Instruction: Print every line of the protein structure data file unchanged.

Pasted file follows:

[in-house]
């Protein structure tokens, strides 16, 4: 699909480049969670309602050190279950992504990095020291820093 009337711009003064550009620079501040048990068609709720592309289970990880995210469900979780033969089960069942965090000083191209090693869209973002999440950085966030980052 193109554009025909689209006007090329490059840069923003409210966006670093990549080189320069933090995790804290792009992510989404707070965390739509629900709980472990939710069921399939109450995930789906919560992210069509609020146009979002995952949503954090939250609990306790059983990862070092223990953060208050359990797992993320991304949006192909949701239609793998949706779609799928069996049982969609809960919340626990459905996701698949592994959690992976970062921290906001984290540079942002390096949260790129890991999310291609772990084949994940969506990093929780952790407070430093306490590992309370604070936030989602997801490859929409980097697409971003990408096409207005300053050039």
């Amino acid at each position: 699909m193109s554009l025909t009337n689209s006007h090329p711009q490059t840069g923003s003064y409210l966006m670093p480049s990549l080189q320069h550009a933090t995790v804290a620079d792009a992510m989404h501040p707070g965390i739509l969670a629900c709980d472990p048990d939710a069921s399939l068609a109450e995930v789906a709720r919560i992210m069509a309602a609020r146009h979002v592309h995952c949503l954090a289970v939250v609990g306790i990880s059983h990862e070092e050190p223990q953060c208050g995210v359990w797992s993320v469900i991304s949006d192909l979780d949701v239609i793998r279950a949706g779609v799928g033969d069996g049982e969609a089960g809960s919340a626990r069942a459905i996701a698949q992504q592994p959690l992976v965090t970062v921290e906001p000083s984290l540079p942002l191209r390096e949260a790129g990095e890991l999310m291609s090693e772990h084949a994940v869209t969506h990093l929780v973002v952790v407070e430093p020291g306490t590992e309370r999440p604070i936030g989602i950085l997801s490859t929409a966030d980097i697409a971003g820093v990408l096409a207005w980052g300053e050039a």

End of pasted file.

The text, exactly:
[in-house]
């Protein structure tokens, strides 16, 4: 699909480049969670309602050190279950992504990095020291820093 009337711009003064550009620079501040048990068609709720592309289970990880995210469900979780033969089960069942965090000083191209090693869209973002999440950085966030980052 193109554009025909689209006007090329490059840069923003409210966006670093990549080189320069933090995790804290792009992510989404707070965390739509629900709980472990939710069921399939109450995930789906919560992210069509609020146009979002995952949503954090939250609990306790059983990862070092223990953060208050359990797992993320991304949006192909949701239609793998949706779609799928069996049982969609809960919340626990459905996701698949592994959690992976970062921290906001984290540079942002390096949260790129890991999310291609772990084949994940969506990093929780952790407070430093306490590992309370604070936030989602997801490859929409980097697409971003990408096409207005300053050039």
């Amino acid at each position: 699909m193109s554009l025909t009337n689209s006007h090329p711009q490059t840069g923003s003064y409210l966006m670093p480049s990549l080189q320069h550009a933090t995790v804290a620079d792009a992510m989404h501040p707070g965390i739509l969670a629900c709980d472990p048990d939710a069921s399939l068609a109450e995930v789906a709720r919560i992210m069509a309602a609020r146009h979002v592309h995952c949503l954090a289970v939250v609990g306790i990880s059983h990862e070092e050190p223990q953060c208050g995210v359990w797992s993320v469900i991304s949006d192909l979780d949701v239609i793998r279950a949706g779609v799928g033969d069996g049982e969609a089960g809960s919340a626990r069942a459905i996701a698949q992504q592994p959690l992976v965090t970062v921290e906001p000083s984290l540079p942002l191209r390096e949260a790129g990095e890991l999310m291609s090693e772990h084949a994940v869209t969506h990093l929780v973002v952790v407070e430093p020291g306490t590992e309370r999440p604070i936030g989602i950085l997801s490859t929409a966030d980097i697409a971003g820093v990408l096409a207005w980052g300053e050039a």